And Kathy, my other BFF.  Thank you so much for the gorgeous organizing for this party.  
Thank you, Kathy, for getting me off my butt to put together net wit.  We’ve had so much fun picking out shirts, coming up with sayings, and lugging them around.  I hope you can keep it going, but if you don’t have the time and it’s just too much, that’s OK too.  We’ve learned so much, and it’s been wonderful having breakfast meetings, happy hour meetings, and after tennis lunch meetings.  Who knew that business could be so much fun?  Kathy, you are such a dear, sweet friend –  I’m gonna miss you so much!

Thanks also to my family for being so supportive of this crazy decision to go to Africa with the Peace Corps.  In so many ways, if the next two years will be tough --these years will be the hardest on them.  They are the ones who have to hold up the fort here at home.  Nick is talking about taking a month to join me in my mud hut without a toilet or electricity.  Traveling around Africa, fixing something – anything that needs fixing. There is nothing that man can’t fix. Girls, give him a call. But I can’t talk about Nick and our two stunning daughters without breaking out in tears so I won’t … just know that I love you and I doing so this, in some small part, so you can be proud of me.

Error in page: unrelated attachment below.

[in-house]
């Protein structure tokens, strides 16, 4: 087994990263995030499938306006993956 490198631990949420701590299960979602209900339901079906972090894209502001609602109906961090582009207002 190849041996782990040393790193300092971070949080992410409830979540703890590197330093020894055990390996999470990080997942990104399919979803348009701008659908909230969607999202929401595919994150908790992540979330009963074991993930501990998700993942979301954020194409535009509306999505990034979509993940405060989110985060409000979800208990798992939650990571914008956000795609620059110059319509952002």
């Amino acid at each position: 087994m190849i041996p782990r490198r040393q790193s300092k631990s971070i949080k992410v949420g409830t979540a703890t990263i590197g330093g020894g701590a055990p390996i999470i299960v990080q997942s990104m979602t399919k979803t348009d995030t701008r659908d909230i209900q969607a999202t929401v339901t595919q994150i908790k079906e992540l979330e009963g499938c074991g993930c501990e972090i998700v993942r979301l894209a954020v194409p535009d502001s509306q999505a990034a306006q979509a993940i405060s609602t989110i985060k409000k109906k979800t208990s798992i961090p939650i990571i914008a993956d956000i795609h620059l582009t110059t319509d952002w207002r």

It’s been a difficult decision to come to terms with.  And of course, I don’t know now whether it has been the right one.   I may never know, but I feel that this is something I have to do.  Who knows, maybe I can make some small difference in the world.  Maybe I can help someone who I don’t even know now.  Maybe I can motivate someone, someone who is poor, someone who has AIDS, someone who doesn’t believe in the future, to have a better life.  To believe in themselves, to believe in their culture, to believe that things can be better than they are now.   Maybe I will surprise myself too along the way.